1976 saw the club embark on a remarkable tour of India which owed a lot to the then club doctor, Dr Banerjee. The tour however nearly did not go ahead as the Indians had requested that either Geoff Hurst or Bobby Charlton from the World Cup winning side of 1966 would play in the games in order to ensure interest so expenses could be recovered. Bobby Charlton, after a series of meetings in Manchester, agreed to accompany the touring party but the whole tour was thrown in to turmoil when he pulled out at the last minute. It was agreed that because all the preparations had been made that the tour should still go ahead and the touring party left Heathrow Airport and landed in Calcutta on the 3rd of May. The tour was a roaring success with 100,000 turning out to watch the first game against Mohan Bagan which ended honours even with a 1-1 draw. The next game was in Darjeeling and the night before the game the players were treated to an evening of cocktails at the Governors mansion in Darjeeling which included many local dignitaries including the British Ambassador. The tour concluded with a game against the Indian National side which Crook lost 1-0. The tour was a roaring success and talks had already taken place regarding a return tour the following season.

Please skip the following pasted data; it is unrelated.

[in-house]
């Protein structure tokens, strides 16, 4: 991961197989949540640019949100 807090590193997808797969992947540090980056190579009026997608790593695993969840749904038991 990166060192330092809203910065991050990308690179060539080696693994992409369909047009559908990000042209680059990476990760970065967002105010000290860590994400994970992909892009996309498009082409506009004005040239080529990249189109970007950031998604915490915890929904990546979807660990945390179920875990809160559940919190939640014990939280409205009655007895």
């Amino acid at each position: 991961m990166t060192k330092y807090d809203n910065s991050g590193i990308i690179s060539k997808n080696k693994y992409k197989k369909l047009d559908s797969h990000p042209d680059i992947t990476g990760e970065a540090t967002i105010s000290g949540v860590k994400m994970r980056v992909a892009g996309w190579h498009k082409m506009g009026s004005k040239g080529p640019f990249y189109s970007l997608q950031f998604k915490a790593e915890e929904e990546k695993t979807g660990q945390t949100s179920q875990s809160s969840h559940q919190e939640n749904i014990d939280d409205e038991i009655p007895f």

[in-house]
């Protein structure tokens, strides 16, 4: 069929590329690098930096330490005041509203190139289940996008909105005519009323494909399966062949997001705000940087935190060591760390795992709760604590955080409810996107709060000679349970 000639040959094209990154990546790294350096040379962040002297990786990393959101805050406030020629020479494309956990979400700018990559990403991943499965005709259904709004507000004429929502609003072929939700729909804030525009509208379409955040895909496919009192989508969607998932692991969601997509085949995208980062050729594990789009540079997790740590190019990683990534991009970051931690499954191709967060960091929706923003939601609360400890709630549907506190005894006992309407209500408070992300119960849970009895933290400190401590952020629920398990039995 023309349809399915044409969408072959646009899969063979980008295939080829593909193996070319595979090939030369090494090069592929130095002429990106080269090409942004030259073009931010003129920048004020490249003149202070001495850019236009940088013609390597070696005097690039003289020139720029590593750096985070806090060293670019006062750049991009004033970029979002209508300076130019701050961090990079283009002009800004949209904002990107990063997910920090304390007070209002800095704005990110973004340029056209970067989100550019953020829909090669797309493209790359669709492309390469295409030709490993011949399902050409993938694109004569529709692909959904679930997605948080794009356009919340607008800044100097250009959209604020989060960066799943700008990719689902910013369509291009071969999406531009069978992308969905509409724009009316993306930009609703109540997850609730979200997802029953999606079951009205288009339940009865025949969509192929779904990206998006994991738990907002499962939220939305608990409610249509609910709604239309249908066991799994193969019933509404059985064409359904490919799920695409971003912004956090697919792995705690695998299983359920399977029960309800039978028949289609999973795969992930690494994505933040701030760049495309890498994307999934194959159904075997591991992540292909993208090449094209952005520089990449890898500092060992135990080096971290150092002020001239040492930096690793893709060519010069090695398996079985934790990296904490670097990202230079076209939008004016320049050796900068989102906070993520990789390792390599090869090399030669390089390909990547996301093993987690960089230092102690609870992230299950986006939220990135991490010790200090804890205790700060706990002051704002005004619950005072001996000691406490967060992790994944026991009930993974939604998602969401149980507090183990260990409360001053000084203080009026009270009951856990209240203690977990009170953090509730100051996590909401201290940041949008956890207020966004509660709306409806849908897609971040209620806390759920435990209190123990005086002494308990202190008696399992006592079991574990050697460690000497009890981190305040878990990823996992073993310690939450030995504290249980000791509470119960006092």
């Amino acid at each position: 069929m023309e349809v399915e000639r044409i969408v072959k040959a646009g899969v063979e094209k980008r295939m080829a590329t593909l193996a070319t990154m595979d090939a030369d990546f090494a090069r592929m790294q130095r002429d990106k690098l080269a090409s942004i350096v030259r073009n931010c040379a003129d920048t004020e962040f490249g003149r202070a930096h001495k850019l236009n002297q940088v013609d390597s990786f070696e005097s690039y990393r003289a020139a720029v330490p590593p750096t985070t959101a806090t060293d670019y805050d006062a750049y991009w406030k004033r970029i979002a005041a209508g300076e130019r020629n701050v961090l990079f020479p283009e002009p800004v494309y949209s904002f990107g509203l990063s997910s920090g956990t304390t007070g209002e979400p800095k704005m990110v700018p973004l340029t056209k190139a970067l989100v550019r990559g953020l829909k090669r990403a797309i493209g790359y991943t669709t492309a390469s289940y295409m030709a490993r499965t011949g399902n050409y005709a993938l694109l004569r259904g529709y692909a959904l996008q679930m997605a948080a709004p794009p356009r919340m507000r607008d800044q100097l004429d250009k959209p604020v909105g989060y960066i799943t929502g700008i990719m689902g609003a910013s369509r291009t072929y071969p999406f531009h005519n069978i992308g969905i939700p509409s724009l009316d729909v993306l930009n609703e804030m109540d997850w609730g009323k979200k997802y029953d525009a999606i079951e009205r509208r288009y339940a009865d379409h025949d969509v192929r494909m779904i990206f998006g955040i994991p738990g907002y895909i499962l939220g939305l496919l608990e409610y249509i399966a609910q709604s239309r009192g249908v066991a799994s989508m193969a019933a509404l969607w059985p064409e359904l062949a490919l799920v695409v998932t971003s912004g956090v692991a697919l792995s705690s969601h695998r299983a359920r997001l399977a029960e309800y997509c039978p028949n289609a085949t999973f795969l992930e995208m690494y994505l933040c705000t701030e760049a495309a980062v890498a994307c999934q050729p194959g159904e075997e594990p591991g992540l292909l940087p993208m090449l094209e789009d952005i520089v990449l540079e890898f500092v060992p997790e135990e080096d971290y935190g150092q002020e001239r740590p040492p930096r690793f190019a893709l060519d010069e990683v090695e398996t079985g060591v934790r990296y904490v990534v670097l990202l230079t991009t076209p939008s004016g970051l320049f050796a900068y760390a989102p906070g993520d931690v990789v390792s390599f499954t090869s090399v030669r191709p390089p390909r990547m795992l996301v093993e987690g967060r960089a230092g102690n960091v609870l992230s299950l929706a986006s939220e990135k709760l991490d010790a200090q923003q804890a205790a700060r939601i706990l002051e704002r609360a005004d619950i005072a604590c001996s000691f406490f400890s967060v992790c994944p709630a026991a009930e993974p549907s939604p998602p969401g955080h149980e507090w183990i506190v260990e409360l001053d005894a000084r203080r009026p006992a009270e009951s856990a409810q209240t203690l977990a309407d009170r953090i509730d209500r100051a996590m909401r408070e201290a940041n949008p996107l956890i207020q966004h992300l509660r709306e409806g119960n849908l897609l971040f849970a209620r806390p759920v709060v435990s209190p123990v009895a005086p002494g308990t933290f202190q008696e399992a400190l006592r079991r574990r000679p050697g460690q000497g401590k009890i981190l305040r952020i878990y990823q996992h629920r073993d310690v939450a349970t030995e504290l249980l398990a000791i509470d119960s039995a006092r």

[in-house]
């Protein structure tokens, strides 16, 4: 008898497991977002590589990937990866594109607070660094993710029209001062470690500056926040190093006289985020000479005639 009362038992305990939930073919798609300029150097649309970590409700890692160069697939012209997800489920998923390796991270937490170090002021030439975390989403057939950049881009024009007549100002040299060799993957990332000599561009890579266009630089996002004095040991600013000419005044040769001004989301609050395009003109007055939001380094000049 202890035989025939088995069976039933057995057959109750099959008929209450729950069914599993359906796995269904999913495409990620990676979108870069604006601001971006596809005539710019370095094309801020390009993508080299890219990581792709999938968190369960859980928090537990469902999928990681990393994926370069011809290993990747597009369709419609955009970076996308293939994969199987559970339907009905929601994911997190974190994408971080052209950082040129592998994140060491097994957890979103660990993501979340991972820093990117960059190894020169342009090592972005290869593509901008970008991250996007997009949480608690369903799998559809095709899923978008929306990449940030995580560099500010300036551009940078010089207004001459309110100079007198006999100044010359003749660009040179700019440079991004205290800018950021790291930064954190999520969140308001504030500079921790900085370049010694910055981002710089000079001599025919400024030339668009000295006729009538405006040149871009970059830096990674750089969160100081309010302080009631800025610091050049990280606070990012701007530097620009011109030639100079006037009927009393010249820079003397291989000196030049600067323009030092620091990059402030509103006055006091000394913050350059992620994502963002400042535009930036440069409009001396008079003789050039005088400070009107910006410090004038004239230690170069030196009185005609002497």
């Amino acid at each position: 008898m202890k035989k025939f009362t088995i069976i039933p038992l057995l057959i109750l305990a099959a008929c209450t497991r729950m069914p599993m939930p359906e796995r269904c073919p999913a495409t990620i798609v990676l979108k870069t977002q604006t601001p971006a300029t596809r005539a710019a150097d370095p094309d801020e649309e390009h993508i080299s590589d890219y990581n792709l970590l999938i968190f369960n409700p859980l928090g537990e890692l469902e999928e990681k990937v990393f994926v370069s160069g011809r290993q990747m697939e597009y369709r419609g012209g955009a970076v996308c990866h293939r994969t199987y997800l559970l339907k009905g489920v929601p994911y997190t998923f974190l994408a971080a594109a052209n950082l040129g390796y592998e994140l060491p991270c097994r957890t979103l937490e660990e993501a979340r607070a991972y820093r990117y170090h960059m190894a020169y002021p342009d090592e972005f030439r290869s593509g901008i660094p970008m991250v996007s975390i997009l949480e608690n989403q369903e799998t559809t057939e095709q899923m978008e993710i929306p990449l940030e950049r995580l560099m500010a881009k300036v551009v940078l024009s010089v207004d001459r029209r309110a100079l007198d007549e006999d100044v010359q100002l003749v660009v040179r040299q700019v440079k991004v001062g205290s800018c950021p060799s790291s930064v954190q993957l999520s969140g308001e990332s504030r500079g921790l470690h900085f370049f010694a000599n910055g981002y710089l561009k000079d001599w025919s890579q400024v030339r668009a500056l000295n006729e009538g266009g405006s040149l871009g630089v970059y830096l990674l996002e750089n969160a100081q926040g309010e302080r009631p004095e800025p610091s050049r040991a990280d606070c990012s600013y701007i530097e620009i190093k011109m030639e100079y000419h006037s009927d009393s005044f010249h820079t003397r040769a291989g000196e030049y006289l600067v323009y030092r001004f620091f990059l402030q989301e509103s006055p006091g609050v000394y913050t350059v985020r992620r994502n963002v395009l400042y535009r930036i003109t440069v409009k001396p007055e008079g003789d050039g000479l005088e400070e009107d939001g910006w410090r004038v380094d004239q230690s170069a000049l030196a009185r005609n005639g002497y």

The 1976/77 season saw another change of Management with Brian Newton being appointed Player/Coach. He made a number of signings over the summer and the squad to start the season was looking much stronger than it had looked for some time. Indeed the early season optimism proved to be right as Crook again reached the 1st round of the FA Cup a feat which during the 50’s/60’s was a regular occurrence but had not been achieved for a number of years. Nuneaton were the visitors to Millfield for the 1st round tie but unfortunately past glories could not be reignited as they lost 4-1 in front of a crowd of 2000 the biggest seen at Millfield for a number of years. The same season, after the disbanding of the FA Amateur Cup, the club were now playing in the FA Trophy. They managed a very good run making to the 3rd round but unfortunately lost at Slough Town after a replay. League form had also taken an upward turn with the club finishing in a respectable 4th position. Their best for some time.